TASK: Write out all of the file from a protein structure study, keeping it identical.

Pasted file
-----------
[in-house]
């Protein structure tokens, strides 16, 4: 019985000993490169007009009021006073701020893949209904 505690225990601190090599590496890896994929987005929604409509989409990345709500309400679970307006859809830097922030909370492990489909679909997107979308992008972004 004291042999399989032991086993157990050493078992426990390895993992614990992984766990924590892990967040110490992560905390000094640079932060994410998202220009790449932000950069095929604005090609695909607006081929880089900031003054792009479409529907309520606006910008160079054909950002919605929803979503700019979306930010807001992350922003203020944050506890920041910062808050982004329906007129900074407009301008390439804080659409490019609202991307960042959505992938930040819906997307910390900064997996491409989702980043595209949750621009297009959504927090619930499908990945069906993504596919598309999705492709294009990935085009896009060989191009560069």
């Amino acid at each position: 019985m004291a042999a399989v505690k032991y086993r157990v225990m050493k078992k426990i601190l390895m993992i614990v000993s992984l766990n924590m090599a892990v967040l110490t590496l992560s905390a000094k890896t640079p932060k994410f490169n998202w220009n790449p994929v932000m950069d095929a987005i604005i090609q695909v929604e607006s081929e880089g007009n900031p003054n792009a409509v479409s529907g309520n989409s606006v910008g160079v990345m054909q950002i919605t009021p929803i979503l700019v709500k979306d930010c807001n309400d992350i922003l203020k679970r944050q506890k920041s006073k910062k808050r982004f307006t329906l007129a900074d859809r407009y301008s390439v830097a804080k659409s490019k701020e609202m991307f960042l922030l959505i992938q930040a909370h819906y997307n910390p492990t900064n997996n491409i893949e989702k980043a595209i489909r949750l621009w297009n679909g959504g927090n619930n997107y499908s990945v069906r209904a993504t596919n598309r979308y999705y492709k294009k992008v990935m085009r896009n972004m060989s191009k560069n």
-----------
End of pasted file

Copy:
[in-house]
């Protein structure tokens, strides 16, 4: 019985000993490169007009009021006073701020893949209904 505690225990601190090599590496890896994929987005929604409509989409990345709500309400679970307006859809830097922030909370492990489909679909997107979308992008972004 004291042999399989032991086993157990050493078992426990390895993992614990992984766990924590892990967040110490992560905390000094640079932060994410998202220009790449932000950069095929604005090609695909607006081929880089900031003054792009479409529907309520606006910008160079054909950002919605929803979503700019979306930010807001992350922003203020944050506890920041910062808050982004329906007129900074407009301008390439804080659409490019609202991307960042959505992938930040819906997307910390900064997996491409989702980043595209949750621009297009959504927090619930499908990945069906993504596919598309999705492709294009990935085009896009060989191009560069």
């Amino acid at each position: 019985m004291a042999a399989v505690k032991y086993r157990v225990m050493k078992k426990i601190l390895m993992i614990v000993s992984l766990n924590m090599a892990v967040l110490t590496l992560s905390a000094k890896t640079p932060k994410f490169n998202w220009n790449p994929v932000m950069d095929a987005i604005i090609q695909v929604e607006s081929e880089g007009n900031p003054n792009a409509v479409s529907g309520n989409s606006v910008g160079v990345m054909q950002i919605t009021p929803i979503l700019v709500k979306d930010c807001n309400d992350i922003l203020k679970r944050q506890k920041s006073k910062k808050r982004f307006t329906l007129a900074d859809r407009y301008s390439v830097a804080k659409s490019k701020e609202m991307f960042l922030l959505i992938q930040a909370h819906y997307n910390p492990t900064n997996n491409i893949e989702k980043a595209i489909r949750l621009w297009n679909g959504g927090n619930n997107y499908s990945v069906r209904a993504t596919n598309r979308y999705y492709k294009k992008v990935m085009r896009n972004m060989s191009k560069n």